I think it was mainly inspired by the contrast between the huge municipal and commercial edifices from the 19th Century, the glass and steel of the latest 21st Century builds and then the horrible concrete blandness of the stuff that sprung up in the time inbetween. It's not a direct criticism of Leeds, all of the cities I've visited in the UK have some element of it. And I'm not sure it's entirely a criticism either, it's more like unease.
Of course new forms in our cityscapes are created primarily by whatever the current dominant economic force is. And I'm not nostalgic for Victorian times, but I couldn't help thinking, especially as I sat in the Tiled Cafe of the City's Art Gallery under a bust of Dante and facing one of Homer that at least the Victorians seemed to care a bit more what it all looked like and what it meant. And, well, I suppose I'm not that keen on the idea that it's the modern equivalent of Mill Owners who have the most say about what goes on in our public and commercial spaces, even if the Mill Owners themselves seemed to have done not too bad a job.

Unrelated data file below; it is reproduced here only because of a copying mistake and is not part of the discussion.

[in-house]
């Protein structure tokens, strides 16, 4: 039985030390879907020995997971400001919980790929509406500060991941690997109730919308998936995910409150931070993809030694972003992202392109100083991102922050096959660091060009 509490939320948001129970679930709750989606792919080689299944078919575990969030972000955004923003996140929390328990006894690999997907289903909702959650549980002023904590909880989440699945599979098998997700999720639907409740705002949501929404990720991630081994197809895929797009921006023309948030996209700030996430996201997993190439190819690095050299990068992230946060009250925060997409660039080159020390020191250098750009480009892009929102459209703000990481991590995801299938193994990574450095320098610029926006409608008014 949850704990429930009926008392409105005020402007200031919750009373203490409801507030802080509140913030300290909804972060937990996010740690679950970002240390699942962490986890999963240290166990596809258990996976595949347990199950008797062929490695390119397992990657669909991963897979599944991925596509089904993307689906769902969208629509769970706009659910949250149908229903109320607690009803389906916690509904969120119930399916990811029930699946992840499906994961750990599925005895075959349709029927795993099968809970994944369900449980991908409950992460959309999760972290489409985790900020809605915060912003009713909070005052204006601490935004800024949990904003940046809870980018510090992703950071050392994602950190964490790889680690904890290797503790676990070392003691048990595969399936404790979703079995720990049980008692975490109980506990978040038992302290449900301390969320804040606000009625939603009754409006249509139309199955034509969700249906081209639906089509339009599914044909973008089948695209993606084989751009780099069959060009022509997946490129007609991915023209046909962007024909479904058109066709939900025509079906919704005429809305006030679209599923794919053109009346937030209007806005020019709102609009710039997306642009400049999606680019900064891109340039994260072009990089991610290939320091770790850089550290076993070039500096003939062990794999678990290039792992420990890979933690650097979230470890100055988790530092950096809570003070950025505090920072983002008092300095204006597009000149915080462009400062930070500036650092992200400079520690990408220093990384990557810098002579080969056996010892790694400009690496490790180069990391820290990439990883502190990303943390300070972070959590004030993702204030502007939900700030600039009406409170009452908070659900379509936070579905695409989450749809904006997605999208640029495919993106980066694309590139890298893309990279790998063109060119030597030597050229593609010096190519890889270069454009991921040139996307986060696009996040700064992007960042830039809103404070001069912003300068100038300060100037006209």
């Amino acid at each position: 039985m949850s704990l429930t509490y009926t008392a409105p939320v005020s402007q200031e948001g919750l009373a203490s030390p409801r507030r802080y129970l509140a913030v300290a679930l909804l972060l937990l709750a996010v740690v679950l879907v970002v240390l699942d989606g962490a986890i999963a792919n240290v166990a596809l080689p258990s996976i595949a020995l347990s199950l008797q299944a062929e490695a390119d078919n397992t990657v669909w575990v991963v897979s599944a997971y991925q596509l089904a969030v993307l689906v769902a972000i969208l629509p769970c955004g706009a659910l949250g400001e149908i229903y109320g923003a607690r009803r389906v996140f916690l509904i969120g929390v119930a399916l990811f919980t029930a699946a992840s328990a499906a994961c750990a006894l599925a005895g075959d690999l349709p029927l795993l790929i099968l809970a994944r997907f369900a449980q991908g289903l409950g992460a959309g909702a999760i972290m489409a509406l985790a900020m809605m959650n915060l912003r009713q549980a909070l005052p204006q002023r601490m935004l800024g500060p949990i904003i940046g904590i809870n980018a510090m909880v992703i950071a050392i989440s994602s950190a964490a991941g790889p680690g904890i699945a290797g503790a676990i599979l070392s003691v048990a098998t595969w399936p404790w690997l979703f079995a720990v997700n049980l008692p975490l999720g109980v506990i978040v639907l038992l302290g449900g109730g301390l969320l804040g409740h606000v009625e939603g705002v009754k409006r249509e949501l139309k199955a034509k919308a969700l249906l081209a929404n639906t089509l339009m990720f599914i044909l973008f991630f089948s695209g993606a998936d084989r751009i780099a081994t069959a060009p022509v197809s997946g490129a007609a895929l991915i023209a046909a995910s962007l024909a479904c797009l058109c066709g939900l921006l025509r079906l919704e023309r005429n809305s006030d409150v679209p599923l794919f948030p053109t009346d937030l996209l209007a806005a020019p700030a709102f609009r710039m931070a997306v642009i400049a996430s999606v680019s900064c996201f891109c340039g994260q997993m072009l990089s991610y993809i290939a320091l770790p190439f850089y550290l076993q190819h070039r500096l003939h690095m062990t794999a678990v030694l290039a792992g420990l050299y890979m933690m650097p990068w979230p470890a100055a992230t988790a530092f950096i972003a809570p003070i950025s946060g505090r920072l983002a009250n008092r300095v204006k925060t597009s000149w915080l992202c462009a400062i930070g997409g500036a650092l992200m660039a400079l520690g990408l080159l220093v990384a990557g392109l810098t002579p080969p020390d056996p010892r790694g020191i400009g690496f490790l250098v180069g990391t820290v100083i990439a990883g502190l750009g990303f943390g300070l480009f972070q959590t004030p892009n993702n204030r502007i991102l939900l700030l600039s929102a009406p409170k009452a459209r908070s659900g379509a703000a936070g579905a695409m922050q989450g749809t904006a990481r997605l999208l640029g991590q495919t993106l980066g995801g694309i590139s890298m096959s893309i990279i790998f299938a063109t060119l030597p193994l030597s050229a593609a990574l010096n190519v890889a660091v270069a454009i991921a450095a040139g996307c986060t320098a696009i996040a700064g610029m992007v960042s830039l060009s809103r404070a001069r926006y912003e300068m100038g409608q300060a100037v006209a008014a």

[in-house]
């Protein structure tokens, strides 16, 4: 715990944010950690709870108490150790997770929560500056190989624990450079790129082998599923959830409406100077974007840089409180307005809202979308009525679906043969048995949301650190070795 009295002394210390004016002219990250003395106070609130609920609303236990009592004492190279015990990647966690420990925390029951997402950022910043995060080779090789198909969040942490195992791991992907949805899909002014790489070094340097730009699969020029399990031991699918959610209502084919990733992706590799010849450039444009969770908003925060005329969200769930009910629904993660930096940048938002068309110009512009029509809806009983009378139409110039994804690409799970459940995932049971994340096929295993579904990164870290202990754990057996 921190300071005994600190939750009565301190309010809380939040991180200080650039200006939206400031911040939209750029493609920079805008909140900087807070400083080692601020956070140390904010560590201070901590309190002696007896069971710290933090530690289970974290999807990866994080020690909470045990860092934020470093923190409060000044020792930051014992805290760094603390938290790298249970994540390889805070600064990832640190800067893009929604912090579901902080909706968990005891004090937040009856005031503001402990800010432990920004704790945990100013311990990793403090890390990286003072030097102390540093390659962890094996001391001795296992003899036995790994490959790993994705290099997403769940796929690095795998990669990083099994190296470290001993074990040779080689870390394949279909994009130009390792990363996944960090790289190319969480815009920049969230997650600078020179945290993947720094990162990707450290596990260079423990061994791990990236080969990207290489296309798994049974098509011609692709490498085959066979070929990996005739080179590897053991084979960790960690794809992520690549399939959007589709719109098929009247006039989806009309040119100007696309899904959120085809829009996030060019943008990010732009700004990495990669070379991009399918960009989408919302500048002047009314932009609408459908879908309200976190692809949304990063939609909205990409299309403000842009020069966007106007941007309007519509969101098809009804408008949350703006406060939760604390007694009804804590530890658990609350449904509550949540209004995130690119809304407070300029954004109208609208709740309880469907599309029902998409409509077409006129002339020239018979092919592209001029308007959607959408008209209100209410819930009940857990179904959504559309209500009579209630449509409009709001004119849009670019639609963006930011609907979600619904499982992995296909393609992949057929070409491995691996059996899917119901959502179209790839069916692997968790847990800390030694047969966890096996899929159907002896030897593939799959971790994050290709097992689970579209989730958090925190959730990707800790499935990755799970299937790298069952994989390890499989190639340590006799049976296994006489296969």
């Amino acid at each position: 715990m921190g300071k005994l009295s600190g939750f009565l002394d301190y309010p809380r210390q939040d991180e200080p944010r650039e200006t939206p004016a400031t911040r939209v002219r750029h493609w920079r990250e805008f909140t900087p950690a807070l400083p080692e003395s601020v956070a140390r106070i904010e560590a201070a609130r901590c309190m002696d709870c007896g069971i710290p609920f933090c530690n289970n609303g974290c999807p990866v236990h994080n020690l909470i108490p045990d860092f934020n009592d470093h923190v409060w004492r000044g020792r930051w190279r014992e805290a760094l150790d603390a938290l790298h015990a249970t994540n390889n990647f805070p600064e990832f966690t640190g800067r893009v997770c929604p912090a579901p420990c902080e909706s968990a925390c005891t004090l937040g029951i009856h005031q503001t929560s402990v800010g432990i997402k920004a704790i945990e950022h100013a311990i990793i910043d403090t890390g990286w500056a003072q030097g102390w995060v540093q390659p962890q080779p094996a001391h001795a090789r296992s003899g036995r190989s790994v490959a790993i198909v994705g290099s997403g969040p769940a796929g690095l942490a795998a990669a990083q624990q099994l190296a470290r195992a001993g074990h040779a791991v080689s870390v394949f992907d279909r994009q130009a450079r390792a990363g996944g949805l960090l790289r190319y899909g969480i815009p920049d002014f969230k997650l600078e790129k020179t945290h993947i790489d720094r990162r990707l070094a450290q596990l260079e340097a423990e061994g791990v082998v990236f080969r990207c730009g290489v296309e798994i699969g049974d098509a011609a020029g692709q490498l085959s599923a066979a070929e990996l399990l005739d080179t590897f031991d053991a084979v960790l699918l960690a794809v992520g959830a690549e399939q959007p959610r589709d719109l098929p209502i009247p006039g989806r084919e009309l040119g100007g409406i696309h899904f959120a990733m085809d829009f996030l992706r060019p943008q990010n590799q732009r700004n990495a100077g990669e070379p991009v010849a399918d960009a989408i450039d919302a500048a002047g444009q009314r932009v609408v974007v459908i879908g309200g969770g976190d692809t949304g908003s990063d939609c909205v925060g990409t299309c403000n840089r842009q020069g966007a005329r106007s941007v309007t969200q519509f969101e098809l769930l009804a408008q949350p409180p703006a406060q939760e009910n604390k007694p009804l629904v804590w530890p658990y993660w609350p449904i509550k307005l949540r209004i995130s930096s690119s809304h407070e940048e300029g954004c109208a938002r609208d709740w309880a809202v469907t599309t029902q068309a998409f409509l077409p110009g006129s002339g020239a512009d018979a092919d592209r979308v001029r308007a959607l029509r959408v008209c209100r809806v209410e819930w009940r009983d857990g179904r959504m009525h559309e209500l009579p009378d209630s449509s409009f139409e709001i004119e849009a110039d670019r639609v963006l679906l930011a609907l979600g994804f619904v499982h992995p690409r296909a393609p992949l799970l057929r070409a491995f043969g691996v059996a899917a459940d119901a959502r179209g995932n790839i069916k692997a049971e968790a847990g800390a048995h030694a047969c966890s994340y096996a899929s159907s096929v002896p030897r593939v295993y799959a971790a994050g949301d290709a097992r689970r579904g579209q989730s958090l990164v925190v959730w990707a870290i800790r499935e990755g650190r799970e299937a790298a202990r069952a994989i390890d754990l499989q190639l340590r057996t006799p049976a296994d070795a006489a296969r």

I think we're just seeing the beginnings of the emergence of a desire for more interaction in all areas of our lives. The interactivity of the web and the way that social media have created two-way streets where once there was only broadcast, together with the mobile devices we use to interact with each other are all raisng our expectations about having a voice, having a real say in things, not just being consulted, but being iinvolved in co-creation. And the design of the high street and city centre and the uses to which those public spaces are put should be as much up for grabs as anything.